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This afternoon, the world got a lesson in the difference between #TheResistance and how real people react. For 18+ months, the left has objected to everything that President Trump has said. If he said up, #TheResistance had to say down out of spite. If President Trump said East-West, #TheResistance reflexively said North-South.

Being part of #TheResistance is simple. It doesn’t require thinking. It just requires saying the opposite of what President Trump says. It only requires a vocabulary and a thesaurus. Today, the world caught a glimpse into how thinking people operate when Kim Kardashian met with President Trump to talk about something substantive — prison reform.

I don’t know whether this meeting will create momentum for legislation. What I’m certain of, though, is that Kardashian saw that President Trump isn’t like the person that the media portrays him to be. Unlike #TheResistance, President Trump is willing to listen to ideas that aren’t on his ideological checklist. (That’s mostly because he isn’t an ideology-driven politician.)

As President Trump sounds more reasonable and he demonstrates a willingness to listen, the more difficulty #TheResistance will have portraying him as evil or uncaring. The equation is simple. The more strident that #TheResistance becomes, the more reasonable President Trump looks. Another benefit to that dynamic is the sight of steam billowing off the Democrats’ foreheads whenever President Trump beats them by being reasonable.

To the Democrats’ dismay, Republicans look positively reasonable and willing to listen. All of Sen. Schumer’s diatribes and Adam Schiff’s mindless rants haven’t done a thing to prevent President Trump from keeping his campaign promises.

For months, perhaps years, it’s been obvious that the energy in the Democratic Party has been in the ‘Bernie Sanders wing’ of the party. One thing that showed up bigtime in last night’s Democratic Party primaries was the ‘Bernie Sanders wing’ of the party. In “Nebraska, the Democratic Congressional Campaign Committee wanted former Rep. Brad Ashford as its nominee for an Omaha-based seat. But Tuesday night ended with liberal Kara Eastman, a social worker, proclaimed the winner by more than 1,000 votes.”

The voters said that Ashford wasn’t radical enough for their liking.

In Pennsylvania, Greg Edwards, who lost the primary to Northampton County District Attorney John Morganelli, and winner Susan Wild, summed things up perfectly when he said “That’s where the momentum is. If you try and run a Republican-lite or a Democrat-lite candidate, it suppresses the Democratic vote.” Also in Pennsylvania, another moderate candidate, Rachel Reddick, “lost to ‘proud progressive’ Scott Wallace. The self-funding millionaire drenched the airwaves with TV ads that attacked Reddick for recently being a registered Republican.”

So much for Democrats recruiting candidates like Conor Lamb that “fit their districts.”

This isn’t good news for the blue wave theorists in the media:

Eastman’s victory had liberals feeling emboldened. The Progressive Change Campaign Committee, a liberal group, said Tuesday night that Eastman’s win should teach Democrats that “the way to inspire voters in 2018 is to campaign on a bold progressive agenda of Medicare for All, higher wages for workers, and other economic populist ideas that help working families and challenge corporate power.”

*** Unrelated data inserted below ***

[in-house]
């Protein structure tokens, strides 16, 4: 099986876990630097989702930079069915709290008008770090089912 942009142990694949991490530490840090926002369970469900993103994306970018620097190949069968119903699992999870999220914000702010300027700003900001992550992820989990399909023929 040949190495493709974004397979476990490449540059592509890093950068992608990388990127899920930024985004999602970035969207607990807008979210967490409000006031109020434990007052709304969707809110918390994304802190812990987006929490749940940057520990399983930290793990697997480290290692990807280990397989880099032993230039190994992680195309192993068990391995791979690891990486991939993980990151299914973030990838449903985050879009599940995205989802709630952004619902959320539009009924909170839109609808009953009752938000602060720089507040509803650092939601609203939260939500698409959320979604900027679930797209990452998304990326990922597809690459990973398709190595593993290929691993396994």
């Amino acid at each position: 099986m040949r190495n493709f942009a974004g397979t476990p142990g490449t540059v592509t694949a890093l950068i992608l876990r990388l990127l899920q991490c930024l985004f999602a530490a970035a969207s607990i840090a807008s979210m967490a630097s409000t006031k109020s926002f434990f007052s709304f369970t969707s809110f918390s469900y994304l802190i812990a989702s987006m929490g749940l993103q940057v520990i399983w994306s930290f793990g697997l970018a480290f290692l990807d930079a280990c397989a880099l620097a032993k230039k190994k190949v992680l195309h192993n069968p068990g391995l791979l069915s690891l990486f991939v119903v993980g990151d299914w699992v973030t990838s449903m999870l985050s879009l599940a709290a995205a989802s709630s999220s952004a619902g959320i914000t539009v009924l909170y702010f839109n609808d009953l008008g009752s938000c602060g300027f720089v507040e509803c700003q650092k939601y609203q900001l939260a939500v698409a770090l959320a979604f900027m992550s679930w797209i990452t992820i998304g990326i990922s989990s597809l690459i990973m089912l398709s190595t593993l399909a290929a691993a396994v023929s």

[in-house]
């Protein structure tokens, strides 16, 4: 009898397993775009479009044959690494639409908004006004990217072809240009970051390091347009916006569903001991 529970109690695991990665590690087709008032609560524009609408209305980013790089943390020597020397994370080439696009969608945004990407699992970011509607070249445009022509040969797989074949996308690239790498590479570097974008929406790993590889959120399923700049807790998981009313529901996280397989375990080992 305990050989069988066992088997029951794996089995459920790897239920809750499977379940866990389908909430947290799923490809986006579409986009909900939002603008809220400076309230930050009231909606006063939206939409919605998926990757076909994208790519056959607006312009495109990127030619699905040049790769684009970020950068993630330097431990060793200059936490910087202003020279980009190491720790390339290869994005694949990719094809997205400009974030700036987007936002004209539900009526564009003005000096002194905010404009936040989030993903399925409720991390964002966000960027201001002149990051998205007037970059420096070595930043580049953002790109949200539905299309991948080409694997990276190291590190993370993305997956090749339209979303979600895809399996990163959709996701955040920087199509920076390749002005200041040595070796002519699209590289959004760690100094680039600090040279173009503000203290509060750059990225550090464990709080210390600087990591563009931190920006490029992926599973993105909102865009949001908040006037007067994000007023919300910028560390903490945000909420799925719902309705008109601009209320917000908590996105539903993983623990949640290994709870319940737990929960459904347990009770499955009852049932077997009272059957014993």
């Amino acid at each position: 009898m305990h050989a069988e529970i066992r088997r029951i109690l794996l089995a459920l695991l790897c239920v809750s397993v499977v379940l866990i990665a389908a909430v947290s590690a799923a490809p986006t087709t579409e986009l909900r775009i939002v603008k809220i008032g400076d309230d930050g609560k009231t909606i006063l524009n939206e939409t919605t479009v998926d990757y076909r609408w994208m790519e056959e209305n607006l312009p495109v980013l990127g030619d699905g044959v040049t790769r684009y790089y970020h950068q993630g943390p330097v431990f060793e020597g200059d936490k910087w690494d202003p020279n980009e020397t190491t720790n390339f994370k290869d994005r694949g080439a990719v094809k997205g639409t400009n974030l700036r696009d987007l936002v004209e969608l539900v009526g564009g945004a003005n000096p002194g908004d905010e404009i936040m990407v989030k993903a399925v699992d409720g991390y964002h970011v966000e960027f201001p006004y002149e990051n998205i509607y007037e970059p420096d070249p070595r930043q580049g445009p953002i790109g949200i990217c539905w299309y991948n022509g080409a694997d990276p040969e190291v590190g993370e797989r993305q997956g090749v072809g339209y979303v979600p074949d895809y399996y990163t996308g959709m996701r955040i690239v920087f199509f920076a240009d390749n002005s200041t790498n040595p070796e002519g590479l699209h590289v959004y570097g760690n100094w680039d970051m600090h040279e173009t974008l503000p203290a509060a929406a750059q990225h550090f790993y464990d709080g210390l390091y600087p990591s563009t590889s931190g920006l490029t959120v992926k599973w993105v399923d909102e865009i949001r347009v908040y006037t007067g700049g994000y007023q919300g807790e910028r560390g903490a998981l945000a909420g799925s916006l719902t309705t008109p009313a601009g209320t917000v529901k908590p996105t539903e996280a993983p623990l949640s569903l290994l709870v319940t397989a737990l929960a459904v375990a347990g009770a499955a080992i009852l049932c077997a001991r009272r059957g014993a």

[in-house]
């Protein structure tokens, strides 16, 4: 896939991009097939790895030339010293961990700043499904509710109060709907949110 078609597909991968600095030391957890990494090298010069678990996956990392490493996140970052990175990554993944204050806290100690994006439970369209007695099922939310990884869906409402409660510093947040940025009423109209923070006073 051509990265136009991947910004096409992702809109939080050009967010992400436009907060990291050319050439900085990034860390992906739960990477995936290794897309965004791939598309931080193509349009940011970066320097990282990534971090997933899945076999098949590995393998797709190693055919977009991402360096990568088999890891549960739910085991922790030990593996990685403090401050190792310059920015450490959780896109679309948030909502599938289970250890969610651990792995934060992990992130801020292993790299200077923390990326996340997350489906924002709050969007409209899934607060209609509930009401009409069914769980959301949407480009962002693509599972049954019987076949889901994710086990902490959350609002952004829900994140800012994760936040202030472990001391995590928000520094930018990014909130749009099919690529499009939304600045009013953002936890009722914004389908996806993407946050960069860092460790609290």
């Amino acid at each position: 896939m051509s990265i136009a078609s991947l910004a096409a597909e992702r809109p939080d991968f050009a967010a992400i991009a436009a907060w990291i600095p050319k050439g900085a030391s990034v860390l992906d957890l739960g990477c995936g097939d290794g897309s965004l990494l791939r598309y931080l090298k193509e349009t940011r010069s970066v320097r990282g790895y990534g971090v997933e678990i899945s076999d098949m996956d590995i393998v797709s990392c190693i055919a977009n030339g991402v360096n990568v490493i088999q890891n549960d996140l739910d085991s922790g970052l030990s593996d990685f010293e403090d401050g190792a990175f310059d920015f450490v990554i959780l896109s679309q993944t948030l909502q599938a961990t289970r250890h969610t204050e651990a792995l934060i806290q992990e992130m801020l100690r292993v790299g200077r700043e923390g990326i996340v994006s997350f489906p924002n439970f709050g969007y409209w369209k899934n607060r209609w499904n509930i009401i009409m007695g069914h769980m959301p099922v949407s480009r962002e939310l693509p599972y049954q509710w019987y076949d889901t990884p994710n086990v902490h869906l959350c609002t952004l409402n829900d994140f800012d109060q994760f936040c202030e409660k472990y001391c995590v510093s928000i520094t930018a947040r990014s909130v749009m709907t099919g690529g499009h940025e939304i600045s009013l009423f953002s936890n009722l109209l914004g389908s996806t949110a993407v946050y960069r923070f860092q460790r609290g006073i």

Progressives mix together with moderates like oil mixes with water. The question most likely to be asked after these primaries is whether Democrats will unite behind these candidates or will they stay home. With a message like this, Kara Eastman won’t win in November:

Seriously? Health care, raising the minimum wage and “debt-free education”? In Nebraska, she’s gonna run on those? I can’t picture those issues playing well in Nebraska.

Last week, Sen. Kamala Harris pretended to be a legitimate presidential contender in 2020. Unfortunately for Sen. Harris, she looked more like a scold than a serious policymaker. While questioning Gina Haspel during Haspel’s confirmation to become the next CIA Director, Sen. Harris initially asked “One question I’ve not heard you answer is, do you believe the previous interrogation techniques were immoral?” When “Haspel began with a response about the tactics’ legality,” Sen. Harris interrupted, saying “I’m not asking do you believe they were legal, I’m asking do you believe they were immoral.”

Rather than backing down or throwing her fellow agents under the bus, Haspel stood her ground. Before she did that, unfortunately, Haspel had to endure an ill-informed lecture from Harris. Sen. Harris lectured Haspel about how the person they’ll vote for or against will inform our allies “about our values.” Sen. Harris also talked about “what we prioritize as our moral authority.”

Frankly, if that’s what’s important to Sen. Harris, then she’s disqualified to ever being commander-in-chief. Period. Long before Sen. Harris became California’s Attorney General, Gina Haspel was a successful CIA interrogator who prevented multiple terrorist attacks by gaining important information from terrorists. In the days following 9/11, when most Americans were certain that there’d be more terrorist attacks, President Bush made the right decision that preventing future attacks no matter what it took was his highest priority.

The vast majority of people agree with that decision. Moral preening doesn’t have a place in that conversation. Leadership mattered. Making the right decisions on the fly was required. President Bush provided both at a time of crisis. Sen. Harris hasn’t provided either quality: